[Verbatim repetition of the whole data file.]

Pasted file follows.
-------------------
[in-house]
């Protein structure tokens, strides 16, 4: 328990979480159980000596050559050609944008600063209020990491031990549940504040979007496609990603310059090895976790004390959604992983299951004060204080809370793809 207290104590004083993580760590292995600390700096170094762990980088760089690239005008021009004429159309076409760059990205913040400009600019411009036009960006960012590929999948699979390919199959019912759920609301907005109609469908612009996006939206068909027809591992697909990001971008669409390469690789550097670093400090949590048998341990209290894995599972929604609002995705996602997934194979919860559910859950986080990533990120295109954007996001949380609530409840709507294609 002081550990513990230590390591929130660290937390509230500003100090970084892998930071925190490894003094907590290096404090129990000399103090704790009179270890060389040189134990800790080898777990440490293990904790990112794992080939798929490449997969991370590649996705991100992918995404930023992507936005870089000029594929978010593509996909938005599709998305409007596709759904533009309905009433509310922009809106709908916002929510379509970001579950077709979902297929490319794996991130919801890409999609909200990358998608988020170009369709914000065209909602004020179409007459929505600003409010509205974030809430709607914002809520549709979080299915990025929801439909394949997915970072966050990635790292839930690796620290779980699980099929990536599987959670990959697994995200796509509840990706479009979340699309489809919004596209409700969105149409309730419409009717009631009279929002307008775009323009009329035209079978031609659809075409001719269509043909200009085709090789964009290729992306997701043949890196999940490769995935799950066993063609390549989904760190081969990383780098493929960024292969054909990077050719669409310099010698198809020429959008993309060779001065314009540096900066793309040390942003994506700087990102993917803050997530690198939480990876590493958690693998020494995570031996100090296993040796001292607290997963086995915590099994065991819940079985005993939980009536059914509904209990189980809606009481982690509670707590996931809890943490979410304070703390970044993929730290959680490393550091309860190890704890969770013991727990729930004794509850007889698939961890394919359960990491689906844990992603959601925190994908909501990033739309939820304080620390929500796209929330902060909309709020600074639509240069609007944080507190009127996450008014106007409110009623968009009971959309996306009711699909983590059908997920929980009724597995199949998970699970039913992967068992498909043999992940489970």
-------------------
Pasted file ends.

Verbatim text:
[in-house]
């Protein structure tokens, strides 16, 4: 328990979480159980000596050559050609944008600063209020990491031990549940504040979007496609990603310059090895976790004390959604992983299951004060204080809370793809 207290104590004083993580760590292995600390700096170094762990980088760089690239005008021009004429159309076409760059990205913040400009600019411009036009960006960012590929999948699979390919199959019912759920609301907005109609469908612009996006939206068909027809591992697909990001971008669409390469690789550097670093400090949590048998341990209290894995599972929604609002995705996602997934194979919860559910859950986080990533990120295109954007996001949380609530409840709507294609 002081550990513990230590390591929130660290937390509230500003100090970084892998930071925190490894003094907590290096404090129990000399103090704790009179270890060389040189134990800790080898777990440490293990904790990112794992080939798929490449997969991370590649996705991100992918995404930023992507936005870089000029594929978010593509996909938005599709998305409007596709759904533009309905009433509310922009809106709908916002929510379509970001579950077709979902297929490319794996991130919801890409999609909200990358998608988020170009369709914000065209909602004020179409007459929505600003409010509205974030809430709607914002809520549709979080299915990025929801439909394949997915970072966050990635790292839930690796620290779980699980099929990536599987959670990959697994995200796509509840990706479009979340699309489809919004596209409700969105149409309730419409009717009631009279929002307008775009323009009329035209079978031609659809075409001719269509043909200009085709090789964009290729992306997701043949890196999940490769995935799950066993063609390549989904760190081969990383780098493929960024292969054909990077050719669409310099010698198809020429959008993309060779001065314009540096900066793309040390942003994506700087990102993917803050997530690198939480990876590493958690693998020494995570031996100090296993040796001292607290997963086995915590099994065991819940079985005993939980009536059914509904209990189980809606009481982690509670707590996931809890943490979410304070703390970044993929730290959680490393550091309860190890704890969770013991727990729930004794509850007889698939961890394919359960990491689906844990992603959601925190994908909501990033739309939820304080620390929500796209929330902060909309709020600074639509240069609007944080507190009127996450008014106007409110009623968009009971959309996306009711699909983590059908997920929980009724597995199949998970699970039913992967068992498909043999992940489970």